by Frances Harper
Note the placement of the newspaper poem next to accounts of the not-at-all “free” land in the wake of the Dred Scott decision finalized the previous year.
Make me a grave where’er you will,
In a lowly plain, or a lofty hill;
Make it among earth’s humblest graves,
But not in a land where men are slaves.
I could not rest if around my grave
I heard the steps of a trembling slave;
His shadow above my silent tomb
Would make it a place of fearful gloom.
I could not rest if I heard the tread
Of a coffle gang to the shambles led,
And the mother’s shriek of wild despair
Rise like a curse on the trembling air.
I could not sleep if I saw the lash
Drinking her blood at each fearful gash,
And I saw her babes torn from her breast,
Like trembling doves from their parent nest.
I’d shudder and start if I heard the bay
Of bloodhounds seizing their human prey,
And I heard the captive plead in vain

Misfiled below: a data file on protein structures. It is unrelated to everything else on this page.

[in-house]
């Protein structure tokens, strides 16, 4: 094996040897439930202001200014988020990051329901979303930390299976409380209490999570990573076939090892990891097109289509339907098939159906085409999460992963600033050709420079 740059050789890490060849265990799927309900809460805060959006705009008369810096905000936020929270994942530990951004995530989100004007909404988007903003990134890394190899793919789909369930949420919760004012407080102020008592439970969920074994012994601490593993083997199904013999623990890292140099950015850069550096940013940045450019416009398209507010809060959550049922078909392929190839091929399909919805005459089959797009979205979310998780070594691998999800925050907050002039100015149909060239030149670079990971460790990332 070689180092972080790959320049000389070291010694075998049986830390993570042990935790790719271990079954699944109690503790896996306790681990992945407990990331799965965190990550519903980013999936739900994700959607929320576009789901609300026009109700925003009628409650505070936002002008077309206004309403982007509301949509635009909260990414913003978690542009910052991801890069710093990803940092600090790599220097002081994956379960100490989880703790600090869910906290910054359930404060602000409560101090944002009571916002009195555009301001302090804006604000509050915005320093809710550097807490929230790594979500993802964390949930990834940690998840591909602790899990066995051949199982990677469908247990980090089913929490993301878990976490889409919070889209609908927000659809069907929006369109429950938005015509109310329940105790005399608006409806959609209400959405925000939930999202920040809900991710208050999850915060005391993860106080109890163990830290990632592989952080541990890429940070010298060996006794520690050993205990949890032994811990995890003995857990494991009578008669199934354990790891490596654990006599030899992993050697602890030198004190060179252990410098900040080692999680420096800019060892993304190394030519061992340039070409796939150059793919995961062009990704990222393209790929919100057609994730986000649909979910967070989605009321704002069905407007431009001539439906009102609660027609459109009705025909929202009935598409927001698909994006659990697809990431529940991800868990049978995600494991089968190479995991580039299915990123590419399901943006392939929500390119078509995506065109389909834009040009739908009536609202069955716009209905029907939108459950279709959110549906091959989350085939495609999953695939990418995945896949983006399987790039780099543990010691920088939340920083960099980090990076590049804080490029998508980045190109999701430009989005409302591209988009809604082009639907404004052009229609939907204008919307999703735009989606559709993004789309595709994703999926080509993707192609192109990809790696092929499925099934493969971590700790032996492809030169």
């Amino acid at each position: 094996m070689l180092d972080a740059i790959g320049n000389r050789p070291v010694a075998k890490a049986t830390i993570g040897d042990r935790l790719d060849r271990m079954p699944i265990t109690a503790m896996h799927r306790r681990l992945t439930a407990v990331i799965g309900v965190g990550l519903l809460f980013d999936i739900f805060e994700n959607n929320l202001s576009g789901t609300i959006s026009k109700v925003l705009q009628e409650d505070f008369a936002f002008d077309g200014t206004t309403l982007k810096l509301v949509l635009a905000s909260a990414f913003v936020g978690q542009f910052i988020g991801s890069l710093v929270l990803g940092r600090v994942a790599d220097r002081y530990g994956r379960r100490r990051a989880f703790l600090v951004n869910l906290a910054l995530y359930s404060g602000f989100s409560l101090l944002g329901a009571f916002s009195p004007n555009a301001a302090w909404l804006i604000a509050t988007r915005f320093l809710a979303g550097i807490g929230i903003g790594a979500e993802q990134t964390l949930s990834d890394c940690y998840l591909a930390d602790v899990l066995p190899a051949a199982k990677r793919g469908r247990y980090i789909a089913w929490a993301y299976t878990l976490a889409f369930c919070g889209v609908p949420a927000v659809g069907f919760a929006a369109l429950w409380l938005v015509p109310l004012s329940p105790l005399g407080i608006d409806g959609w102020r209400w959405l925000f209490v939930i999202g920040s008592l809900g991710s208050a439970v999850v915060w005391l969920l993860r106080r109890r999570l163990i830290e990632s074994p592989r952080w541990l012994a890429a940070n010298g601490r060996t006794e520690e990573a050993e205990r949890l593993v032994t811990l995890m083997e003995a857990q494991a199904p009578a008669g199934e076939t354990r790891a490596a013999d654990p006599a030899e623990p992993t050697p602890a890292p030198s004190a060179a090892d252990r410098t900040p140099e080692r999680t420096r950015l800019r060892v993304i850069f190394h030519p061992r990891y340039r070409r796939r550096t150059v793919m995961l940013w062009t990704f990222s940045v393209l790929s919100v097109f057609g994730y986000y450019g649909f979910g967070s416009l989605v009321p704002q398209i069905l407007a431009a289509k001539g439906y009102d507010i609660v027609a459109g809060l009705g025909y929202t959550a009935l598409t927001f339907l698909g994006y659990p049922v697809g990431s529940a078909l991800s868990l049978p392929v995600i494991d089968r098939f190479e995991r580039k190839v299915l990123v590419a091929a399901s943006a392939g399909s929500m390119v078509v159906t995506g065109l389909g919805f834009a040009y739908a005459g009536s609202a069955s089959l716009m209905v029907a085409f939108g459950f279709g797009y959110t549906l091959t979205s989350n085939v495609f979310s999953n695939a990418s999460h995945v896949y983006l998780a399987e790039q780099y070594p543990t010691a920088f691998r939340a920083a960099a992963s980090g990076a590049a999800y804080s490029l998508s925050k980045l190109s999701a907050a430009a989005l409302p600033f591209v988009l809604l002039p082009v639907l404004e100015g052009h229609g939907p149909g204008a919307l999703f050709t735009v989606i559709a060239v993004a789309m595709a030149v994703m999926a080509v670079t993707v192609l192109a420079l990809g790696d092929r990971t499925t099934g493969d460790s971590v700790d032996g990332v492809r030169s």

As they bound afresh his galling chain.
If I saw young girls from their mother’s arms
Bartered and sold for their youthful charms,
My eye would flash with a mournful flame,
My death-paled cheek grow red with shame.
I would sleep, dear friends, where bloated might
Can rob no man of his dearest right;
My rest shall be calm in any grave
Where none can call his brother a slave.
I ask no monument, proud and high,
To arrest the gaze of the passers-by;
All that my yearning spirit craves,
Is bury me not in a land of slaves.
The poem anthologized
White, Newman Ivey, 1892-1948, Walter Clinton Jackson, and Duke University Press. An Anthology of Verse by American Negroes. Durham, N.C.: Trinity College Press, 1924.
The poem in newsprint
The Anti-Slavery Bugle. 22 Nov 1858.